Not Charlie Wilson's war but Bhutto's, says Pakistani PM
Los Angeles Times, July 31, 2008
The black limousines snaked all the way down the street last night as a veritable who's who of South Asia-philes gathered to fete visiting Prime Minister Yusaf Raza Gillani at the Embassy of Pakistan in northwest Washington.
Among those in attendance were U.S. Ambassador to Pakistan Anne Patterson, who flew in for Gillani’s visit to Washington this week, CIA Director Michael Hayden and chief deputy Stephen Kappes, the State Department's South Asia assistant secretary, Richard Boucher, and other inside-the-Beltway luminaries.
Gillani, tapped as prime minister after the first democratic elections in Pakistan in a decade, said little publicly of his meetings with President Bush and other officials, in which he was pressed aggressively to do more to counter the growing threat from Al Qaeda and the Taliban in Pakistan’s semi-autonomous areas bordering Afghanistan.
But Gillani and Pakistan's new ambassador to the United States, Husain Haqqani, both spoke passionately of the challenges facing the newly elected civilian government.
Both said that Pakistan wanted to fight terrorism and restore democracy but that it needed to do so on its own terms -- a polite reference to the mounting American pressure to allow more U.S. military and intelligence activity within the country. And both said Pakistan would do so as a testament to their political party's former leader, Benazir Bhutto, who was assassinated late last year while campaigning to unseat the party of Gen. Pervez Musharraf.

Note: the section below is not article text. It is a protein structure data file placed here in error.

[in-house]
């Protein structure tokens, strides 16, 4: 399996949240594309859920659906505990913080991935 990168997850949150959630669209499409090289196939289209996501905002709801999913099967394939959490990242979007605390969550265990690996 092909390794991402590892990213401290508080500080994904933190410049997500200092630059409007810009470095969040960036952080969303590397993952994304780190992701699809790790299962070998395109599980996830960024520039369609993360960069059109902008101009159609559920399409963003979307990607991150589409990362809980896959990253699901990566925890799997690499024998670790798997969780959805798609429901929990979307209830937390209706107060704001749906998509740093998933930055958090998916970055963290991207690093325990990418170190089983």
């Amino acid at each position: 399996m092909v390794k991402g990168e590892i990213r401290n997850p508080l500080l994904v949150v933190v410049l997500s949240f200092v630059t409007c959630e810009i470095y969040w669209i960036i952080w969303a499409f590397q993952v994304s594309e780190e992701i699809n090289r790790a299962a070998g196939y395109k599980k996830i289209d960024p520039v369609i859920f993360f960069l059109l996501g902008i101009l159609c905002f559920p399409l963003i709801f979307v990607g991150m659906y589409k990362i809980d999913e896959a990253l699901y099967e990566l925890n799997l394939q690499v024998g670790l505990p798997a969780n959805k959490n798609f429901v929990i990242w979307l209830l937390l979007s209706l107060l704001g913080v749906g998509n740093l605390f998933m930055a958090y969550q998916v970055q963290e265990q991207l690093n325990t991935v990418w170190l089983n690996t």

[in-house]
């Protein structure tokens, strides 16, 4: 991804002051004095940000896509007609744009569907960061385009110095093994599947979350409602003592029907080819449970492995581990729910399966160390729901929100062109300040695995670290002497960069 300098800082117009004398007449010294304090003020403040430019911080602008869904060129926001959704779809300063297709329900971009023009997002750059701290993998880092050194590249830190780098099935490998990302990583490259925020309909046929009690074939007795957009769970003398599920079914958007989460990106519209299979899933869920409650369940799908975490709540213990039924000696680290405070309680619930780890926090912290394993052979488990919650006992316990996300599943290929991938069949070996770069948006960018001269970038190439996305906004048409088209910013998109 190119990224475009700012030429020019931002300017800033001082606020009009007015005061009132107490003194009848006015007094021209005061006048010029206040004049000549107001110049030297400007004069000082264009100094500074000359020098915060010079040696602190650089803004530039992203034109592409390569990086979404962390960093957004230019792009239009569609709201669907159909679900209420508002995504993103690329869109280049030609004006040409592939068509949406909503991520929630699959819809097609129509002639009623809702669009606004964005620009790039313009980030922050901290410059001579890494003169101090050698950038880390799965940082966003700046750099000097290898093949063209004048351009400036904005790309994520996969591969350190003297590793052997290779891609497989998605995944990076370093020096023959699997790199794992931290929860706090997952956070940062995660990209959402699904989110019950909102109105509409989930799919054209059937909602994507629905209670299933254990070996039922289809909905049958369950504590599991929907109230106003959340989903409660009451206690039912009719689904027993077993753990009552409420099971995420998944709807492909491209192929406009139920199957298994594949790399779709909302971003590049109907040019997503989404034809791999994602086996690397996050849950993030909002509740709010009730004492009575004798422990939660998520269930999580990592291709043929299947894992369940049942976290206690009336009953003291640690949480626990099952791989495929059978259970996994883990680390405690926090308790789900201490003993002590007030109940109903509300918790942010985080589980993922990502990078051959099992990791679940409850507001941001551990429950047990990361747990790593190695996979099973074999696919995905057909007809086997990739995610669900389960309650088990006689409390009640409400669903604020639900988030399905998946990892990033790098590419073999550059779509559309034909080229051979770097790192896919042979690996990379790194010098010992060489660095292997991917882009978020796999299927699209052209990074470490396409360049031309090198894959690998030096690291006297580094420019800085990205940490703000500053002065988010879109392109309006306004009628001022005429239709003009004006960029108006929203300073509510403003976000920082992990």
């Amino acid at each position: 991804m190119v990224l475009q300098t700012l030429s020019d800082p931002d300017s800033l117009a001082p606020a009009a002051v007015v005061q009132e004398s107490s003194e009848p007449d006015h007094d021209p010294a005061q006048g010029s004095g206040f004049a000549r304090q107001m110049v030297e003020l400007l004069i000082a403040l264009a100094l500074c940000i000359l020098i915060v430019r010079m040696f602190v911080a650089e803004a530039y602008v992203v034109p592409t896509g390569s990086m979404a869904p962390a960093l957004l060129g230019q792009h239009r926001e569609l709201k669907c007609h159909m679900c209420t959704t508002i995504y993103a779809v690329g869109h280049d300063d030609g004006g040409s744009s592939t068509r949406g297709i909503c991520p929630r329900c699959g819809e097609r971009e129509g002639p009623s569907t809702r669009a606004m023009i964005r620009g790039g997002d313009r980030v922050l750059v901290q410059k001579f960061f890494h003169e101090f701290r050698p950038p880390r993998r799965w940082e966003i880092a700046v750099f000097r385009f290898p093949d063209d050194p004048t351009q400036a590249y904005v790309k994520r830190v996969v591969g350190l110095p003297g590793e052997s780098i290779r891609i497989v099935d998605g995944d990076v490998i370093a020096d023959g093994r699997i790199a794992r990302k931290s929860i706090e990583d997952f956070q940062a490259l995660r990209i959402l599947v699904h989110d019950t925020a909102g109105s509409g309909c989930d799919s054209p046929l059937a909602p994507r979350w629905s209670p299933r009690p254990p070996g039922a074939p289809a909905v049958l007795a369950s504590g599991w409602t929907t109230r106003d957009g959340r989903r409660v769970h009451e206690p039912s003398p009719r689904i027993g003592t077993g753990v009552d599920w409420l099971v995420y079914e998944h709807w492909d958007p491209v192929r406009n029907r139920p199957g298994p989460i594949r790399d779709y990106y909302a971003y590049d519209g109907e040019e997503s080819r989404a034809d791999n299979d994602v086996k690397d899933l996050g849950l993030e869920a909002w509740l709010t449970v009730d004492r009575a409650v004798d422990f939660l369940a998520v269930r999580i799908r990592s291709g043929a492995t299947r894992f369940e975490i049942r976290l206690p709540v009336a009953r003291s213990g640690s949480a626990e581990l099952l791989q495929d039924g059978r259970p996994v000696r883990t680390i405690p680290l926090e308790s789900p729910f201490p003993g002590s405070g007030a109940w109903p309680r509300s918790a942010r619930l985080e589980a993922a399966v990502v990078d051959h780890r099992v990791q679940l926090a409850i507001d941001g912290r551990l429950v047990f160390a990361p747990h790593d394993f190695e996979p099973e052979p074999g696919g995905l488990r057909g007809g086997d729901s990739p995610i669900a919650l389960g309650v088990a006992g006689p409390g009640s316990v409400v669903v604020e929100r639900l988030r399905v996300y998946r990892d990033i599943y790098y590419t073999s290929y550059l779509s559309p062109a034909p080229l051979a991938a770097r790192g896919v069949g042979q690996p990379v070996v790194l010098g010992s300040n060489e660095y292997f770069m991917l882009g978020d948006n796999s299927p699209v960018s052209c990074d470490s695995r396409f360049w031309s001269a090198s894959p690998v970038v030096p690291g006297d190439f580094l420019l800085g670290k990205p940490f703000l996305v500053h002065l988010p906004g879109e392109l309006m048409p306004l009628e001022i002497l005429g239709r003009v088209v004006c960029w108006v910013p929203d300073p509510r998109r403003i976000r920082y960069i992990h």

"This is not Charlie Wilson's war," Gillani said, referring to the charismatic former congressman who helped the United States dictate how the Afghan government fought and won its war with the occupying Soviet army in the 1980s. "This is Benazir Bhutto's war. And there should be absolutely no doubt about our commitment to fighting terrorism."
Afterward, Pakistan expert Stephen Cohen of the Brookings Institution said the new government truly wanted to dismantle Al Qaeda and the many other extremist organizations operating on its soil. "This is the best government we could ever hope to get in Pakistan," Cohen said. "I just don’t know if it's enough."
-- Josh Meyer
Gilani hits back, cites US failure in Afghanistan - Dawn